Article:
Klumpp R. and Dhar, A. 2007. On the genetic variation of English yew ( Taxus baccata L.) throughout the Eastern Alps ( Untersuchungen zur genetischen Variation der Eibe ( Taxus baccata L.) im Ostalpenraum). Vortrag bei der 27. Tagung der Arbeitsgemeinschaft Forstgenetik und Forstpflanzenzüchtung, 10–13 October 2007. In: Anonymus 2007: “Forstgenetik -eine ökologische und ökonomische Zukunft gestalten.“ Tagungsband, BFW, Vienna, Österreich, p 3.
Dhar A., Ruprecht H., Klumpp R., Vacik H. 2007. Ecological condition and conservation status of Taxus baccata L. in an Austrian gene conservation forest. In: Society for Conservation Biology [Eds.], One World, One Conservation One Partnership, Electronic PDF Abstracts, 21st Annual meeting Society for Conservation Biology, 01-05 July 2007, Port Elizabeth, South Africa.
Dhar A., Ruprecht H., Klumpp R., Vacik H. 2007. Population structure, vitality and genetics of Taxus baccata L. at "Stiwoll" valley in Austria. In: Organization Committee of Ecosysummit 2007 (Eds.), Ecological Complexity and Sustainability – Book of Abstracts, p 64, EcoSummit 2007 - Ecological Complexity and Sustainability: Challenges and Opportunities for 21st-Century's Ecology, 22-27 May 2007, Beijing, China.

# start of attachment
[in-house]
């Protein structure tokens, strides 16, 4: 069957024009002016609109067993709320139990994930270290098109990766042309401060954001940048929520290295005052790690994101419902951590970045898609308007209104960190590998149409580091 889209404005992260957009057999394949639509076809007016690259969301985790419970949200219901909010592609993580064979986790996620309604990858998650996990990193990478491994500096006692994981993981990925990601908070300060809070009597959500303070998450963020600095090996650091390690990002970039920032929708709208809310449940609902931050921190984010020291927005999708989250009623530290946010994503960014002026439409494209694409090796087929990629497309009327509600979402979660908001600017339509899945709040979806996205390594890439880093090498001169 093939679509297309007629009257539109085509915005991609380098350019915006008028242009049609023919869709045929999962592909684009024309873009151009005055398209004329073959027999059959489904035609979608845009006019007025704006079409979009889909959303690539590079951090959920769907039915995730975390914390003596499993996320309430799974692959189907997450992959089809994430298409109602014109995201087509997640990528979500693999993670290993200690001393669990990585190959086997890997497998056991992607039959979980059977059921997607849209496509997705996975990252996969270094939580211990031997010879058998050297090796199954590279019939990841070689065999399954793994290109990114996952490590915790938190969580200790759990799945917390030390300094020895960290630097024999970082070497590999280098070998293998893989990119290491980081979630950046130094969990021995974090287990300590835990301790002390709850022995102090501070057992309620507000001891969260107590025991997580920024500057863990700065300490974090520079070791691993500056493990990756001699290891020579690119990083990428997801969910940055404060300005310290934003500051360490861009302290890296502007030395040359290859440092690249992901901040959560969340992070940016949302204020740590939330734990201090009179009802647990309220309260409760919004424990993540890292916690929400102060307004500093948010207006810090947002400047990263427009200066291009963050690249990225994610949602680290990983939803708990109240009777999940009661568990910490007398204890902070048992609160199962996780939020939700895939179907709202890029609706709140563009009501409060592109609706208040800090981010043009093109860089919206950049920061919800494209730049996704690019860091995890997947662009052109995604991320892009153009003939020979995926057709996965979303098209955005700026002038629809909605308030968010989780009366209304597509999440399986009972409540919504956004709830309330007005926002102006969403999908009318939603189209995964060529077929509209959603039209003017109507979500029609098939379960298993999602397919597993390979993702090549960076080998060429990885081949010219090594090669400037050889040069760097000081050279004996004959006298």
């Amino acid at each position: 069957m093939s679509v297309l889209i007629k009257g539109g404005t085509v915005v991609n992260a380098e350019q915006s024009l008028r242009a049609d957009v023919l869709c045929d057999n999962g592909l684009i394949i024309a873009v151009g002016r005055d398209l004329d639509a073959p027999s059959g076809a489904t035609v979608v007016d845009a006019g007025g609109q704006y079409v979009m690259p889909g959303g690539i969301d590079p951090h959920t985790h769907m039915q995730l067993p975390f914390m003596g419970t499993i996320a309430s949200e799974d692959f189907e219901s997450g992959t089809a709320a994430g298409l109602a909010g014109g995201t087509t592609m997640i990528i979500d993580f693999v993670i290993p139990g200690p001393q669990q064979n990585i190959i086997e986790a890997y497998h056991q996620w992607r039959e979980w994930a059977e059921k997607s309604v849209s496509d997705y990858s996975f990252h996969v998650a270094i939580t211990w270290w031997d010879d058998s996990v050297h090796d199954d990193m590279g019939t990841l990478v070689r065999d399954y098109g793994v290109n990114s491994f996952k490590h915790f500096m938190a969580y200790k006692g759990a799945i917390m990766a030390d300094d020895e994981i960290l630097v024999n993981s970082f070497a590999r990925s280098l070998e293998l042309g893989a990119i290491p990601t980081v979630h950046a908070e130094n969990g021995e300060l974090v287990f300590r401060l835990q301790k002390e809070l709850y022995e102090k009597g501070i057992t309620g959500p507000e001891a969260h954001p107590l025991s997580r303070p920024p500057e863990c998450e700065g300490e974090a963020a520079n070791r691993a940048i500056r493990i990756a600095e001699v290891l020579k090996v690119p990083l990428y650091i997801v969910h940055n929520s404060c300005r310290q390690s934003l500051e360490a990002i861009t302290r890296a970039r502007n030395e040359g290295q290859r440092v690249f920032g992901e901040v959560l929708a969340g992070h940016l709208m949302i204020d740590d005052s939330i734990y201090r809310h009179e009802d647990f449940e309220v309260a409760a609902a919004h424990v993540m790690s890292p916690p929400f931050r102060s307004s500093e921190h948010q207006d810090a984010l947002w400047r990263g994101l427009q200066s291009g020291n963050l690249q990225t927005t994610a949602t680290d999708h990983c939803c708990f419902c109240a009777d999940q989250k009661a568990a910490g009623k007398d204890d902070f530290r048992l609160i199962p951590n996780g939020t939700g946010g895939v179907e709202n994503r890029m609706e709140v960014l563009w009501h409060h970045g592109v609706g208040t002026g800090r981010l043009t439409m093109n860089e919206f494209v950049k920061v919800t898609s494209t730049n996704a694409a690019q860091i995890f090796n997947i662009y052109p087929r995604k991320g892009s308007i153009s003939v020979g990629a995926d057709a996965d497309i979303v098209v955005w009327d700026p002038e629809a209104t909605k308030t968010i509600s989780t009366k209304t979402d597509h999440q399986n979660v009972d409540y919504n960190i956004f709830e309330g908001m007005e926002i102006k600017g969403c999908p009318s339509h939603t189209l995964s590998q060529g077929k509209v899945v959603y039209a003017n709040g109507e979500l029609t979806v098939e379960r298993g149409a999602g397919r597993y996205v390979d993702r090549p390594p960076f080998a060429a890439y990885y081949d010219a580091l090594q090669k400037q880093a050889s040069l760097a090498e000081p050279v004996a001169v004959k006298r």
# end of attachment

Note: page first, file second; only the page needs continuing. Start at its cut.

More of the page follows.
Ruprecht H., Dhar A., Klumpp R., Vacik H. 2007. Comparison of structural diversity of English yew ( Taxus baccata L.) populations. In: Organization Committee of Ecosysummit 2007 (Eds.), Ecological Complexity and Sustainability - Book of Abstracts, p 273, EcoSummit 2007 - Ecological Complexity and Sustainability: Challenges and Opportunities for 21st-Century's Ecology, 22-27 May 2007, Beijing, China.
Dhar A., Ruprecht, H., Vacik, H. 2006. Population viability risk management (PVRM) for in-situ management of a Taxus baccata L. population in Austria. In: Society for Conservation Biology-European Section [Eds.] Diversity for Europe, 1st European Congress of Conservation Biology 22-26 August 2006, Eger, Hungary. p. 106.